All customers do not have same needs, value perceptions and the willingness to pay. Targeting the whole population with one product and one price is not the way t best financial performance. It leads to leaving money on the table for some customers who are willing to pay higher and losing out another set of customers who can’t afford the price. Thankfully, the customers can be sub grouped or segmented based on certain similarities. Value based segmentation helps create pricing commensurate with the perceived value by those customer segments.
Segmentation requires creativity in addition to analysis. It must reflect your marketing strategy. For example, Zoho, Google Apps and Microsoft Office 365, compete in online document management area (word processor, spread sheet, presentations, email). However, Zoho Docs views the market in three segments represented by personal, standard and premium licenses priced at $0, $3 and $5 per month per user. Office 365 has more complex view of the same market. It segments it into seven segments, namely small, midsize and enterprise business, education, government, professional and home with fourteen different licenses ($0 to $20 per month per user)! In contrast, Google Apps has just one offering at $5 per month per user. So, why does Microsoft has seven segments and fourteen price points? A closer study would reveal that the breadth and depth of features / functionality offered by Office 365 far outstrips Zoho docs and Google apps. It allows creation of diverse bundles of features and pitch them to different segments at price points that meet respective value perceptions. By doing this Microsoft is able to capture the students segments (low paying capacity) while maintaining premium pricing for the enterprise. Microsoft would lose both lot of money and a large chunk of market if they decided on just one segment with one price. Interestingly, it is possible to create segmentation and variable pricing without bundling different sets of features i.e., on an identical offering. For example, railways transports grains at much cheaper rates compared to manufactured consumer goods in the same wagon. There is very little difference in the inputs that go into transporting the two items. I have yet to see this in software or SaaS.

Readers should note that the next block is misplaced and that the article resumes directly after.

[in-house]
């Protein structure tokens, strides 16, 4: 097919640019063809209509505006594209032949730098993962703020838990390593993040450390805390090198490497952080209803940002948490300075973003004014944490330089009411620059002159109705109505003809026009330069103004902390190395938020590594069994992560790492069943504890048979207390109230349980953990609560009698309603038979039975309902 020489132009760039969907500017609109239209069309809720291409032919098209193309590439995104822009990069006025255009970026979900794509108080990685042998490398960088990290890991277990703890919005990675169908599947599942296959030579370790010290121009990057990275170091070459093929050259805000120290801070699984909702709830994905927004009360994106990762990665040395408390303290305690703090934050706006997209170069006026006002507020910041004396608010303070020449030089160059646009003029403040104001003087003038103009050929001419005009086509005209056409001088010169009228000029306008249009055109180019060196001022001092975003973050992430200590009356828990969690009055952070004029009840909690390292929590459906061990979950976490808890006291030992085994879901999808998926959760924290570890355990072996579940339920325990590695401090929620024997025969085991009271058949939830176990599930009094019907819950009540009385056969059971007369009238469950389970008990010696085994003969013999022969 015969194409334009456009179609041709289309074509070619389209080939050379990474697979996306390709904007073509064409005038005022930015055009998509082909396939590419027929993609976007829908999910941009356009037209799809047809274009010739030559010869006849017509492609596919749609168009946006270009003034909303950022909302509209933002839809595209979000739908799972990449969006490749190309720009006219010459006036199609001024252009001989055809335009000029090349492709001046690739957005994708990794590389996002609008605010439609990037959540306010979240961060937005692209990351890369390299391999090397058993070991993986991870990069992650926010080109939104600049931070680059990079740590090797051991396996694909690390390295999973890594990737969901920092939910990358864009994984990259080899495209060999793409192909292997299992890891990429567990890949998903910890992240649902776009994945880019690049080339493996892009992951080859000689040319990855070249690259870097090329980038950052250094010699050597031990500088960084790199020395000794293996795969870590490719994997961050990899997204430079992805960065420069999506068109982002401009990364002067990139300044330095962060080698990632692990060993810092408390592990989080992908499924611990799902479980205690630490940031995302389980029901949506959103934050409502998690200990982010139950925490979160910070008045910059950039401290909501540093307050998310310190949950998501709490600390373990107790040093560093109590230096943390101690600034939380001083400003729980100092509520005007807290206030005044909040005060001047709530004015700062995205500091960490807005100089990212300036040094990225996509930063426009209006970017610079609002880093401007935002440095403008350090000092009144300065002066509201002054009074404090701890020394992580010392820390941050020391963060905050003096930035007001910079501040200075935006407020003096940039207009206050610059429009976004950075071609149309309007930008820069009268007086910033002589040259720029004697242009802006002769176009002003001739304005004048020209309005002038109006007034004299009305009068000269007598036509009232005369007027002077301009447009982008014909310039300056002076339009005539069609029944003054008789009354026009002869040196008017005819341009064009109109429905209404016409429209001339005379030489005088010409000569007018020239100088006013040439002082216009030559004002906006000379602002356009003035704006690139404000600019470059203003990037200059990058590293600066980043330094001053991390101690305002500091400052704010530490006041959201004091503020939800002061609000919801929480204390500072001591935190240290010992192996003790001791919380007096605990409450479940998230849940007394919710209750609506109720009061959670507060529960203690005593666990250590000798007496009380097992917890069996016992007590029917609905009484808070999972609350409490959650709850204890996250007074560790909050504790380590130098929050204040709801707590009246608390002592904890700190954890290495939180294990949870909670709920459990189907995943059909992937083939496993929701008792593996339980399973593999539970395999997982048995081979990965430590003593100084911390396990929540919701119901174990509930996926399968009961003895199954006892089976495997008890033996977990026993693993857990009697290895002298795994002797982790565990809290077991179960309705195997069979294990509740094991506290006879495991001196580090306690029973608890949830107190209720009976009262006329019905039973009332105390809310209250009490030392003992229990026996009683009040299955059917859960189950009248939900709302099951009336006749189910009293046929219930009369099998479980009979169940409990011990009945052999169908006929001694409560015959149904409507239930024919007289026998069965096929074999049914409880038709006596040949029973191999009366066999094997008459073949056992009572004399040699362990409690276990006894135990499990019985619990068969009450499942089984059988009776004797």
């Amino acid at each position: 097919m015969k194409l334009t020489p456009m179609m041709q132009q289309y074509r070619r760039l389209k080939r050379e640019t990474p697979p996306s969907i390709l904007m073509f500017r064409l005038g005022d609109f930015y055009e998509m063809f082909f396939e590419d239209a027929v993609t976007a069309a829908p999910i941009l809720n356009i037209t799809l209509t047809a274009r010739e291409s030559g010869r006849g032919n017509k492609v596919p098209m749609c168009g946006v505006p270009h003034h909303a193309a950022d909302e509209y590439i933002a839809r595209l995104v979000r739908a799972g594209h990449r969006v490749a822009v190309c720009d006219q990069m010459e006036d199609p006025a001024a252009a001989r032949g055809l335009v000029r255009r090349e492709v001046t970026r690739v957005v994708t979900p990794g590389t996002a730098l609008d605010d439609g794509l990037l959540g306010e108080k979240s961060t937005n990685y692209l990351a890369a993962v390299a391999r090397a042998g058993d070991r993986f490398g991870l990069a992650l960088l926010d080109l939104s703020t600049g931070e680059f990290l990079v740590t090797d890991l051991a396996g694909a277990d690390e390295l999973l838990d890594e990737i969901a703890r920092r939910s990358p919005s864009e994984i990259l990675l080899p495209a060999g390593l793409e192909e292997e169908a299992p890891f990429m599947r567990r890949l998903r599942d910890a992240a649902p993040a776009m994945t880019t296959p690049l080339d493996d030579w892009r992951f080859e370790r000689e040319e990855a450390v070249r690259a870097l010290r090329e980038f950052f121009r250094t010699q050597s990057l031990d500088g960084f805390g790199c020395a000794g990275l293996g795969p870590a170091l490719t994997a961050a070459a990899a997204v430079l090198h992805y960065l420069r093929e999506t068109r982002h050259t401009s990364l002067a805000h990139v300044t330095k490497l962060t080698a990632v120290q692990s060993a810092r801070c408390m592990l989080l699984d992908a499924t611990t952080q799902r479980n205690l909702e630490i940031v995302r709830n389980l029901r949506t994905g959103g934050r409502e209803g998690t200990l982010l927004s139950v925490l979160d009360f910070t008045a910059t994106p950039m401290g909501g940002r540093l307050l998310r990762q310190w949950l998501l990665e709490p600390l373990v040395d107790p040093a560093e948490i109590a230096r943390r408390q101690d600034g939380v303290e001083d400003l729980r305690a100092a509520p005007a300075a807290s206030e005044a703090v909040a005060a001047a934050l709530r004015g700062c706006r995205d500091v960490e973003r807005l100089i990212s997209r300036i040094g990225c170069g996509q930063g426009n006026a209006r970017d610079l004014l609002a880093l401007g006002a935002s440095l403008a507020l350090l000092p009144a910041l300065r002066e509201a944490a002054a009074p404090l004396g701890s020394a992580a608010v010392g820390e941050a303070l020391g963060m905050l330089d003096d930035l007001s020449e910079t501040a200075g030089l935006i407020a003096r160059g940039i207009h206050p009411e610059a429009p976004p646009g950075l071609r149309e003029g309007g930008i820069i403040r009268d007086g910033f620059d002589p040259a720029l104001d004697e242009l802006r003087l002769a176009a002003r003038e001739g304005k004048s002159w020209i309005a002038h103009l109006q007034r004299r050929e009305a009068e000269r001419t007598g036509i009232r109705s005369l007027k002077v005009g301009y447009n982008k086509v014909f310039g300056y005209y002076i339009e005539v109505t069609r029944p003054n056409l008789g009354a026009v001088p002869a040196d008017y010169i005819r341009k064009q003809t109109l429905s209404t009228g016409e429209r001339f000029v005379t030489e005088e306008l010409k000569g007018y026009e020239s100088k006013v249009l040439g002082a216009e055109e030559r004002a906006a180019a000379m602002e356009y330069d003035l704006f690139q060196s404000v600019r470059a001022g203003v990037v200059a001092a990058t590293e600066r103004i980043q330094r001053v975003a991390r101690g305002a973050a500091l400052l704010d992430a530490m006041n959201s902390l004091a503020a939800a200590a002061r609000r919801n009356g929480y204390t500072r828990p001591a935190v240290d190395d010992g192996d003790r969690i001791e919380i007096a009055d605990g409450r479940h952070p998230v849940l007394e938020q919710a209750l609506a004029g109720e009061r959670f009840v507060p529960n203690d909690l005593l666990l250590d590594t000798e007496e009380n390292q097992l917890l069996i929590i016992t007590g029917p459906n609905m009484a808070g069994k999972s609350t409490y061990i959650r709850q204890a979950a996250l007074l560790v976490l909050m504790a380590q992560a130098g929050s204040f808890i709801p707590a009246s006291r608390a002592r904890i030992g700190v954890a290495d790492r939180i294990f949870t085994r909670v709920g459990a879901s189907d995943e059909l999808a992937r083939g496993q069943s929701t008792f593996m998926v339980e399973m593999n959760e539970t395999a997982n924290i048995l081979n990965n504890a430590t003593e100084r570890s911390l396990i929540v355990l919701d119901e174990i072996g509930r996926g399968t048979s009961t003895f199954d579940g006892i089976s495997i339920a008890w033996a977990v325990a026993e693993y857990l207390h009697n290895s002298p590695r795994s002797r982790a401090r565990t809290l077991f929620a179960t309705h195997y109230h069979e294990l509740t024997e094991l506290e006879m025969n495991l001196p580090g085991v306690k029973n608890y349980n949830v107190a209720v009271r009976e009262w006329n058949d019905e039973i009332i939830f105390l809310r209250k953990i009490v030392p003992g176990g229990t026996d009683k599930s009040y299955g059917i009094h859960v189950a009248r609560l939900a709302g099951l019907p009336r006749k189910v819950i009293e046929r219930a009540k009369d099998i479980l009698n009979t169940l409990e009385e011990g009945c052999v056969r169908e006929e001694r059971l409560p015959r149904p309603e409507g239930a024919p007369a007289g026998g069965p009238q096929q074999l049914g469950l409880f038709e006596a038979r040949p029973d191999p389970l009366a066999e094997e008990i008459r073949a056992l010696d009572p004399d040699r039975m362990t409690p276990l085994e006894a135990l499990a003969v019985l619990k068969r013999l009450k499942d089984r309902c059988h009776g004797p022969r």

One more point in favour of segmentation is as follows. In a high fixed cost industry like software and SaaS, it is a good strategy to capture the large volume of customers in the long tail with a price that is just equal to the offering’s variable cost. This is good for revenue. Generally, more segments the better. The factors that limit number of segments are complexity and sales administration cost, smaller differentiation between the offering for adjacent segments and customer propensity to select the lower priced segment when differentiation is small.
I will close this blog with a quiz. Given below is the old pricing page of Serverdensity (http://www.serverdensity.com). Serverdensity is a provider of cloud based server monitoring. They have tiered pricing based on number of servers that a customer has. What is good, bad and ugly about this pricing?
Please look for the next blog on SaaS pricing metrics.